I can still hear in my head the refrain from one of the best TV shows of the ’90s: Bill, Bill, Bill, Bill, Bill Nye the Science Guy!
The show was a pioneer in marrying entertainment with advocacy for scientific literacy. In his iconic blue lab coat and giant red bow tie, Bill Nye was a ubiquitous force, showing kids everywhere that science could be awesome. On his way to nineteen Emmy Awards, Bill’s quirky humor and fast-paced segments exploring the science of everyday things won over audiences in schools and living rooms across the country.
But just as quickly as Bill exploded onto the scene, he seemed to vanish again at the conclusion of the show’s fifth season. When Netflix announced last August that the Science Guy would return with a new show called Bill Nye Saves the World, now-grown kids and even their parents were eager for his revival. (The show was recently renewed for a second season.) Bill Nye has always promoted scientific knowledge, but the new series revealed a more specific cause on his mind: climate change. In the first episode of Bill Nye Saves the World the meaning of the title becomes clear—to the extent that it is entertainment, this is also advocacy marketing, emphasizing the need to take serious action on climate change.
In the twenty-five odd years since Bill Nye’s Science Guy debut, we’ve managed to arrive at a point where a growing tide of anti-intellectualism, manifested with startling ignorance in the rejection of climate change science, is calling into question the future of humanity on a healthy planet. With a president who’s just withdrawn from the Paris climate agreement and who once speculated that “[t]he concept of global warming was created by and for the Chinese in order to make US manufacturing non-competitive,” now seems like the right time for some strong environmental advocates to make science a national conversation. Bill’s reappearance is timely, and the communication strategies employed in his new show offer some useful guidance for cause marketing professionals seeking to impact an increasingly divisive political, social, and economic shouting match.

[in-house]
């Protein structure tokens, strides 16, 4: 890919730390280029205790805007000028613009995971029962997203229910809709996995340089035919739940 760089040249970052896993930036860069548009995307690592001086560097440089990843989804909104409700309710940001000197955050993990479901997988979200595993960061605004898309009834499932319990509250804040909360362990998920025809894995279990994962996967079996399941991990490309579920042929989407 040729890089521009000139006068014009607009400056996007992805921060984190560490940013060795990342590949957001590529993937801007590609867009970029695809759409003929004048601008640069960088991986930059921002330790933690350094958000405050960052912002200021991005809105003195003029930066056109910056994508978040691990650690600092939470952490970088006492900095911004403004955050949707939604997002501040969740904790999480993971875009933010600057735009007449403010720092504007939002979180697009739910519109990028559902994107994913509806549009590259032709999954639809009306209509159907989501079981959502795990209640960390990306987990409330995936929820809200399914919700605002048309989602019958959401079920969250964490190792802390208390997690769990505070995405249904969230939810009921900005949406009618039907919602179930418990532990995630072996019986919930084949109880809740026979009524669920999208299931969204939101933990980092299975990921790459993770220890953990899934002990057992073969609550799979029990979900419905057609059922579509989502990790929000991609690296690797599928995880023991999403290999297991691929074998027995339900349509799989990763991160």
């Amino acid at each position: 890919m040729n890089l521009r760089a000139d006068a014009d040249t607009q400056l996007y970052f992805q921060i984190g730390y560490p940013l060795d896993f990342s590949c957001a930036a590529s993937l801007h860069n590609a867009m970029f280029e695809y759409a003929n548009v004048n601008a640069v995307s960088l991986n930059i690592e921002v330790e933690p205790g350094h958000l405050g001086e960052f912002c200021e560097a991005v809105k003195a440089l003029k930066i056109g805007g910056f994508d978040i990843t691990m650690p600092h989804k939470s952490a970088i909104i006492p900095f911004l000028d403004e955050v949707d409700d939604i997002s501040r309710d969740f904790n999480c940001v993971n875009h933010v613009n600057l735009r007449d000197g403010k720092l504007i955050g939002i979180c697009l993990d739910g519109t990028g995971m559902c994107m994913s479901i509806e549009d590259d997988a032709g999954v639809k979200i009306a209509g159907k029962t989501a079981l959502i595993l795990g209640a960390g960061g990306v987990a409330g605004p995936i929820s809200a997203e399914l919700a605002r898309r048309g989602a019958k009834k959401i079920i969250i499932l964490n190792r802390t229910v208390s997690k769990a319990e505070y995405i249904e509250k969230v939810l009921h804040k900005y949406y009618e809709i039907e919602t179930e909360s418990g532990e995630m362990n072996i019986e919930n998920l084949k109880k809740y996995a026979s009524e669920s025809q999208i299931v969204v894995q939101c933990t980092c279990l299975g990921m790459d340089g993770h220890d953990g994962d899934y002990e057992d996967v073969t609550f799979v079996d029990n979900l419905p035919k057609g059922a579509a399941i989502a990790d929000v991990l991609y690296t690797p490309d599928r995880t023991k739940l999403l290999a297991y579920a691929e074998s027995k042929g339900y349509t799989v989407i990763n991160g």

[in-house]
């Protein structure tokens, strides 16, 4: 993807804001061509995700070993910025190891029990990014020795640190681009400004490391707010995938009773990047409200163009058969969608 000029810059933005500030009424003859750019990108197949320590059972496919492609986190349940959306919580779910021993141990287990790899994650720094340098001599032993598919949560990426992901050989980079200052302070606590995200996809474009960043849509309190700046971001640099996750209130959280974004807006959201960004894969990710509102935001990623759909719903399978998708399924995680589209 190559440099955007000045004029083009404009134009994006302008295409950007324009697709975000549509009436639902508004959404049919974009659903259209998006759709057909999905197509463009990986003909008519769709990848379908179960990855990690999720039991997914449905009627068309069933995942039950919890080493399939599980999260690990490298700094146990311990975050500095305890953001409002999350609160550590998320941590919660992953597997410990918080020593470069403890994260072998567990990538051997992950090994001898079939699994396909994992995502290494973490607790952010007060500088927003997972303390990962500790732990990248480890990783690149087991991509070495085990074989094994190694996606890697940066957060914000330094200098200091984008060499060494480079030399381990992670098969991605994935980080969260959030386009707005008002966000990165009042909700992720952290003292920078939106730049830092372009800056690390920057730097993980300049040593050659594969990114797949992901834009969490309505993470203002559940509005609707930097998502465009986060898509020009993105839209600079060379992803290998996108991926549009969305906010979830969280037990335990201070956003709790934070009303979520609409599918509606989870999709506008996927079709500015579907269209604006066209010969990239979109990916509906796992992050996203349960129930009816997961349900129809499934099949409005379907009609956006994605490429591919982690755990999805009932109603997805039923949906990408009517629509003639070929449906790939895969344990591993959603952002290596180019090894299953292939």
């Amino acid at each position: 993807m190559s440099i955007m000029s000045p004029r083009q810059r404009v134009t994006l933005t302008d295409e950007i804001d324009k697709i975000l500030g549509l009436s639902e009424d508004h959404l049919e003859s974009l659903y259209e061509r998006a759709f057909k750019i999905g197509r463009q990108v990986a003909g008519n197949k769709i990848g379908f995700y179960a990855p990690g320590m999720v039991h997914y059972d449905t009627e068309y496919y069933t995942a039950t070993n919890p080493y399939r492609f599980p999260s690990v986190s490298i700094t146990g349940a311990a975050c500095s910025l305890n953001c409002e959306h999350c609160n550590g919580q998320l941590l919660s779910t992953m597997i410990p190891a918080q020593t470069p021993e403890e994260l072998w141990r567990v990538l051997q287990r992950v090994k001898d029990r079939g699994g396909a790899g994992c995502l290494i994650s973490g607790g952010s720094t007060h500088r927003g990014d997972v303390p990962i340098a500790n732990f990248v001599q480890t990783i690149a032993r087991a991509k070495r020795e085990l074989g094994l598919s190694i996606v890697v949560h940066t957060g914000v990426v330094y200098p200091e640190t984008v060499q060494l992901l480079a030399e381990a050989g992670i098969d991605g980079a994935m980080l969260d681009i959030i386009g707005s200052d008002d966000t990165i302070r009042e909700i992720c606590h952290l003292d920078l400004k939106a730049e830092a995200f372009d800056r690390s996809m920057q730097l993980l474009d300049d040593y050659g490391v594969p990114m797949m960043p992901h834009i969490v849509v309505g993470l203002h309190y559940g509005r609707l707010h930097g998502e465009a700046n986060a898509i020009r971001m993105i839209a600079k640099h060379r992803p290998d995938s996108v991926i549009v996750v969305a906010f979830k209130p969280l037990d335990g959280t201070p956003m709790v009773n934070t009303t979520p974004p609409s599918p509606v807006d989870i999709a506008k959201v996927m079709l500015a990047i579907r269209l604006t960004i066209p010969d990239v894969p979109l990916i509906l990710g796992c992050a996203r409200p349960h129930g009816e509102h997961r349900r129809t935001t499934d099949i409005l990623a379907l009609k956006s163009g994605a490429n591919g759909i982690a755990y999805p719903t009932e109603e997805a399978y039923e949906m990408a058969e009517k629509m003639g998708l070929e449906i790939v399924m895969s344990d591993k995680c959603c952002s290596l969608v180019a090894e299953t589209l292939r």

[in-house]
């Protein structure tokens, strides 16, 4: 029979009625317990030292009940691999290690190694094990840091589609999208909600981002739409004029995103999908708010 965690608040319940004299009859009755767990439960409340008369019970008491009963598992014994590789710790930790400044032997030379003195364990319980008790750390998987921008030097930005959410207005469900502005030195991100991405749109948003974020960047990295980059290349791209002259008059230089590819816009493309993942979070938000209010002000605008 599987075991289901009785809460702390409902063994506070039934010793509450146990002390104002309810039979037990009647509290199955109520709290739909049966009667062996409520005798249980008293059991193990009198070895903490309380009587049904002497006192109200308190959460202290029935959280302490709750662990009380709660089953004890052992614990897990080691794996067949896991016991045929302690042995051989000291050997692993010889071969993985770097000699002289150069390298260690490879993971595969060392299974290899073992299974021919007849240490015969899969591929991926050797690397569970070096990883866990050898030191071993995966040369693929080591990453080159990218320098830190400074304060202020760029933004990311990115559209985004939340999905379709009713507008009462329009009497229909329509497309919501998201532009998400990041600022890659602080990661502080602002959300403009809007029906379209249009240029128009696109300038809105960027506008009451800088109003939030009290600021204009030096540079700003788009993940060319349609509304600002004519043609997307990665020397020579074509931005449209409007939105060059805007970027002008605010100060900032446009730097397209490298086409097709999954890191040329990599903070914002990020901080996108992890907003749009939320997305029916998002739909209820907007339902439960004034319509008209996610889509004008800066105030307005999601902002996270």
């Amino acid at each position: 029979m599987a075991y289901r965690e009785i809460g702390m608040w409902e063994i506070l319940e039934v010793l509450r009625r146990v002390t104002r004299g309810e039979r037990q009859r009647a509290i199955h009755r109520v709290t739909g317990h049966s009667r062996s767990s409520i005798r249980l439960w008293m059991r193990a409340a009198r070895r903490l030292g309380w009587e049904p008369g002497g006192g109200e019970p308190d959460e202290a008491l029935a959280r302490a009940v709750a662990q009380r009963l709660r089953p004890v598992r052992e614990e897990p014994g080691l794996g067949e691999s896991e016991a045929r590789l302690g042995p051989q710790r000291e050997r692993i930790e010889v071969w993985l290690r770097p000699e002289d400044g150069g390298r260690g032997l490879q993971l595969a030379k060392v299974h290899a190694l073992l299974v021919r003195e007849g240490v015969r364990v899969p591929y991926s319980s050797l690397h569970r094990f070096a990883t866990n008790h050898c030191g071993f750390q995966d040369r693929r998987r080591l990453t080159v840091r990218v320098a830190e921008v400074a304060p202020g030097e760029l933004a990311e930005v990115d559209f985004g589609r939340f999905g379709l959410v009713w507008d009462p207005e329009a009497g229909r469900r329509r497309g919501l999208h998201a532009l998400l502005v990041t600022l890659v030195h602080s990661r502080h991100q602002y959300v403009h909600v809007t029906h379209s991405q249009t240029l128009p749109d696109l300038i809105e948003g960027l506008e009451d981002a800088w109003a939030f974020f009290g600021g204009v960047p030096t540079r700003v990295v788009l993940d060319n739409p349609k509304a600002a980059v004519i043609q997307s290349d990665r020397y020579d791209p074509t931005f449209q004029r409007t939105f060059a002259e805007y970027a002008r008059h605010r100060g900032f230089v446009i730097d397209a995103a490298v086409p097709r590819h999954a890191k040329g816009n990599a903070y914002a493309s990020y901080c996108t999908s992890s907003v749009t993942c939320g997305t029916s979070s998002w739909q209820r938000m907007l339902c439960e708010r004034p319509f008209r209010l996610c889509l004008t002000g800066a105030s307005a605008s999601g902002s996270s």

Image attribution: Gage Skidmore
Bill’s new series knits storytelling and advocacy marketing into one entertaining package. Here are some key takeaways for cause marketers and content strategists.
You can have the most impressive, impactful creative campaign of the year, but if it doesn’t get distributed through the right channels then you won’t connect with your audience. Not only do brands need to choose the right platform for their audience, they also need to understand the changing ways in which their audiences are consuming media. The proliferation of platforms like Netflix reveals an appetite for convenience—people want to choose how and when they view content. Binge watching, the characteristic mode of consumption on Netflix, is a psychologically powerful habit that involves immediate reward as well as a sense of ownership. When you understand not only what platform to use but why and how to use it, you can create the kinds of stories that will stick with your audience and start a conversation.
Star power still works. We pay attention to big names and influential figures. When you combine star power with nostalgia you create a unique combination of interest and loyalty that your audience can associate with your content even before it’s aired. Bill Nye is the perfect example of a celebrity who lends this dynamic to a production. It can be an effective way to get your foot in the door if you’re a lesser-known brand or cause that can’t rely on an existing audience relationship. Influencers aren’t just traditional media celebrities these days. Social media has birthed a generation of “grassroots” influencers who often come with fiercely loyal and niche-focused followings.
Cause marketers need to recognize that long-term success lies in reaching the upcoming generations that will go on to shape the future of politics, economics, and society. While older generations may have more disposable income to donate to the causes they support, if those causes aren’t salient for younger generations by the time they’re society’s biggest earners, charities and advocacy groups will lose the financial support base they once had, particularly as competition for eyes and dollars continues to rise. Cause marketers need to begin building awareness in their future supporters as early as possible.
It’s no secret that audience attention spans are dwindling. We are so heavily bombarded with sensational content that I often find myself daydreaming about moving to a quiet little cabin in the woods and living off the land. For many people, catching up on the news entails scanning a list of 140-character headlines on Twitter. Say what you will about sacrifices in quality, but rapid-fire content is a good way to grab attention, at least initially. String together a series of short segments and you can create longer content without losing your audience halfway through. This is the characteristic style of Bill Nye Saves the World, and it’s a useful technique that many cause marketers should consider in an increasingly crowded space.
Bill Nye Saves the World is a testament to what can be achieved when advocacy intersects with strong brand storytelling. The challenge for all marketers, but particularly advocacy marketers, is in conveying a message that can stick around long enough to effect real change.
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Featured image attribution: Vlad Tchompalov